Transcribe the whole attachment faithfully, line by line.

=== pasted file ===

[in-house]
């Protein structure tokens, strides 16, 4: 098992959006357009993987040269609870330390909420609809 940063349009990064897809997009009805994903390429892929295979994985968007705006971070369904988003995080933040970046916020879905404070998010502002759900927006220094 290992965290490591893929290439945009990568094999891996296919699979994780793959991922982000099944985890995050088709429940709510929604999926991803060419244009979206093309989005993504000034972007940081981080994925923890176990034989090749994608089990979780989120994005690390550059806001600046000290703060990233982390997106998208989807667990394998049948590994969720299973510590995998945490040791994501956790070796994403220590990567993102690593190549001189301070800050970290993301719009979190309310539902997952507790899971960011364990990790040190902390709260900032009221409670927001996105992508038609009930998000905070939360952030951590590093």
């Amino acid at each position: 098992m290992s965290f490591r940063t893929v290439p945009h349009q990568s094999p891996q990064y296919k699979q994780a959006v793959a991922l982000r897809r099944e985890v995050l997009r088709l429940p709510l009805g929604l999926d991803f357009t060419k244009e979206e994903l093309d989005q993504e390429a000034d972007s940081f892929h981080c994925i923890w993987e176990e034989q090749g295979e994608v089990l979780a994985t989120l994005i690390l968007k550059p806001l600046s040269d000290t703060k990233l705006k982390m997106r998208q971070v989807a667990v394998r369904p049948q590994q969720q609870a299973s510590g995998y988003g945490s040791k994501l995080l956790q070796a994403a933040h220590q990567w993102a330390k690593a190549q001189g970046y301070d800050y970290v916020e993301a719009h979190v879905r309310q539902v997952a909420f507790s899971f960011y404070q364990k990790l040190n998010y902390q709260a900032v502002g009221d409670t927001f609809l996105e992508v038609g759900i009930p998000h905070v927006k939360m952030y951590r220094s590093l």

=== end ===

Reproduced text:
[in-house]
């Protein structure tokens, strides 16, 4: 098992959006357009993987040269609870330390909420609809 940063349009990064897809997009009805994903390429892929295979994985968007705006971070369904988003995080933040970046916020879905404070998010502002759900927006220094 290992965290490591893929290439945009990568094999891996296919699979994780793959991922982000099944985890995050088709429940709510929604999926991803060419244009979206093309989005993504000034972007940081981080994925923890176990034989090749994608089990979780989120994005690390550059806001600046000290703060990233982390997106998208989807667990394998049948590994969720299973510590995998945490040791994501956790070796994403220590990567993102690593190549001189301070800050970290993301719009979190309310539902997952507790899971960011364990990790040190902390709260900032009221409670927001996105992508038609009930998000905070939360952030951590590093």
């Amino acid at each position: 098992m290992s965290f490591r940063t893929v290439p945009h349009q990568s094999p891996q990064y296919k699979q994780a959006v793959a991922l982000r897809r099944e985890v995050l997009r088709l429940p709510l009805g929604l999926d991803f357009t060419k244009e979206e994903l093309d989005q993504e390429a000034d972007s940081f892929h981080c994925i923890w993987e176990e034989q090749g295979e994608v089990l979780a994985t989120l994005i690390l968007k550059p806001l600046s040269d000290t703060k990233l705006k982390m997106r998208q971070v989807a667990v394998r369904p049948q590994q969720q609870a299973s510590g995998y988003g945490s040791k994501l995080l956790q070796a994403a933040h220590q990567w993102a330390k690593a190549q001189g970046y301070d800050y970290v916020e993301a719009h979190v879905r309310q539902v997952a909420f507790s899971f960011y404070q364990k990790l040190n998010y902390q709260a900032v502002g009221d409670t927001f609809l996105e992508v038609g759900i009930p998000h905070v927006k939360m952030y951590r220094s590093l």